According to Van den Boer, reaching kilometers in reading is actually the only solution for children with dyslexia. But it is also very complicated, because these children usually have a huge reluctance to read because they think it is so difficult. Therefore, you need to make reading more attractive. Van den Boer mentions so-called theater reading books, where children can read together and each have their own role. And for parents and children, there are books that you can read together, where parents and children take turns reading a fragment. “Research shows that five extra minutes of reading a day already makes a difference to your vocabulary. So every minute you read counts.”

In secondary education, the emphasis is different because the basics of reading have already been laid. Petra Beuk is a homework tutor for high school students and specializes in students with dyslexia. However, she has a little difficulty with the strict attitude towards audiobooks in primary school. Every day she guides children who are stuck in education because of their dyslexia. “Imagine being confronted every day with something that everyone can do automatically, it’s very frustrating.” It is very recognizable to her, because she also has dyslexia.

Students with dyslexia sometimes develop an aversion to reading because reading requires so much effort.

According to Beuk, audiobooks can be very useful in letting dyslexic children experience how fun books are. Because these books are recorded in the studio, they also have the right intonation, which adds tension to the text. Many study books are now also available as audio books, says Beuk. “For example, you have the Lex app from Dedicon, which is a foundation for the visually impaired. The Appropriate Reading app also contains many audiobooks and is freely available through the library for children up to eighteen years of age. You can install that app on your phone and then you can read along with the text with headphones.”

Digital learning environment

In addition to audiobooks, there are programs that work with speech synthesis, which convert written text into spoken text. Examples are Kurzweil and ClaroRead. You can enter a PDF into these programs and it will be read word for word by a voice computer. “The big advantage of this is that the word that is read is also highlighted. That way you can read along, and it also helps to make the connection between the written word and the corresponding sound, so that you can store it in your brain.”

These tools are increasingly being implemented in teaching. However, there are big differences between the schools, says Beuk. Kurzweil is a very expensive program, so there is a chance that it will primarily be purchased by wealthier schools. And once you have the program, you’re not there yet. “In fact, all keys must also be converted to Kurzweil. There is often too little knowledge for that in schools. They don’t want to convert that, for example, because there is a dictionary in Kurzweil, so you give the students a head start. But you can also block that dictionary.” There are also more and more teaching methods that offer online learning resources in addition to a paper textbook. The book is often also available in spoken form in this digital environment. “Teachers often don’t know that. So sometimes a struggle student, and the teacher does not know what tools are available.”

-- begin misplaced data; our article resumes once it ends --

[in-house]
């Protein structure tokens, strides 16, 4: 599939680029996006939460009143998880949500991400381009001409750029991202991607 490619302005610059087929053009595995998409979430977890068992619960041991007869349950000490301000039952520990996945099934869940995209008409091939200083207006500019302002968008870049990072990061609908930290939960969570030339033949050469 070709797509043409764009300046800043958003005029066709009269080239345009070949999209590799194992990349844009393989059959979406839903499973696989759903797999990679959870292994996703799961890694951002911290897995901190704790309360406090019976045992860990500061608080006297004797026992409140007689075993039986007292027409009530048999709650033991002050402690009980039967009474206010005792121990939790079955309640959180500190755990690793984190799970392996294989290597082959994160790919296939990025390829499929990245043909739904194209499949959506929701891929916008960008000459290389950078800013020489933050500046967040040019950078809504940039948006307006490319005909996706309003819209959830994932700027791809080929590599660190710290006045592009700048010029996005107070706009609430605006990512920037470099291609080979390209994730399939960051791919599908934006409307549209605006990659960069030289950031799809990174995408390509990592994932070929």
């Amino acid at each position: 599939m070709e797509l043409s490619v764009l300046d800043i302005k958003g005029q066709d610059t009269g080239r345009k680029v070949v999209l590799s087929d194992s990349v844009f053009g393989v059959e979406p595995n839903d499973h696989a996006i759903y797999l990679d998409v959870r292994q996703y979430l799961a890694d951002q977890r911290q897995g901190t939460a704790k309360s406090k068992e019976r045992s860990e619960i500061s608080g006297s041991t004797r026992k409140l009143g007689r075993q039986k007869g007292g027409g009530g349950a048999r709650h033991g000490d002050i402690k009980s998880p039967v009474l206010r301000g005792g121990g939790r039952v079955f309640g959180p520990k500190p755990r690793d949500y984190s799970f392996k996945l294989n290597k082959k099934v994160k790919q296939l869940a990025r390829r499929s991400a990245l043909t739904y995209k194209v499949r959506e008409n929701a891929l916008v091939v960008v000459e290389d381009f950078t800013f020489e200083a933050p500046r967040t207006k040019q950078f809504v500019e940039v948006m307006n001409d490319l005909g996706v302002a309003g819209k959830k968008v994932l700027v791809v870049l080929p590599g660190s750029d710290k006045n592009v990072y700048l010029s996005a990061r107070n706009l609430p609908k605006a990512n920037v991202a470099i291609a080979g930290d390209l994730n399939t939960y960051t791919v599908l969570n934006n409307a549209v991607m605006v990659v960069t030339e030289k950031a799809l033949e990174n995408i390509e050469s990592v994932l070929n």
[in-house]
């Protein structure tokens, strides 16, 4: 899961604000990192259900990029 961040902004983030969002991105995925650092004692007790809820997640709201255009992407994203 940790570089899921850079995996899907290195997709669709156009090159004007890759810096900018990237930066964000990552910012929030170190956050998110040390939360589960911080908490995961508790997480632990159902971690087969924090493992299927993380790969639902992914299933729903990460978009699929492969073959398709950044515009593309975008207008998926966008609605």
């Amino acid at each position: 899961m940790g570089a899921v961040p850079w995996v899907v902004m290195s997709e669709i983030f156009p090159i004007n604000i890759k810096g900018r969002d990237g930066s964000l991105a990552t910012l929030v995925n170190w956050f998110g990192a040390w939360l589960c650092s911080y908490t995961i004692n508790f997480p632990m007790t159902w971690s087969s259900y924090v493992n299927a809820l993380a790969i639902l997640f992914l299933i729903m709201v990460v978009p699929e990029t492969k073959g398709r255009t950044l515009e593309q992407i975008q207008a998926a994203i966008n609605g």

Broader education

And then Beuk also sees points for improvement in school exams. You can often use a reading app there, but only for the first period. In the second period, when the retests take place, this is only allowed for English and Dutch. “You can imagine: All the exam texts have to be read aloud in the studio, so they don’t do that for all subjects. But imagine: As a dyslexic, you have a repetition of history. So it’s a lot of reading.” It is also possible to opt for speech synthesis in both periods, and VMBO framework and basic students take a digital exam where everything can be read aloud.

However, Beuk believes that education could also be made more accessible to children with dyslexia in other ways. Not just by offering resources, but by expanding education. “Dyslexics excel at other skills. Education could respond better to this. For example, I had a student who had put a lot of time into her book review: she had made a summary of each chapter, drawn mind maps. Then she took a test and got 3. But students with dyslexia read at a macro level, they remember the big lines much more, so don’t ask them for details. For a listening test, it would help if these students were allowed to see the text beforehand. View more videos in the class. It connects better with them. Or work with mind maps to make connections.”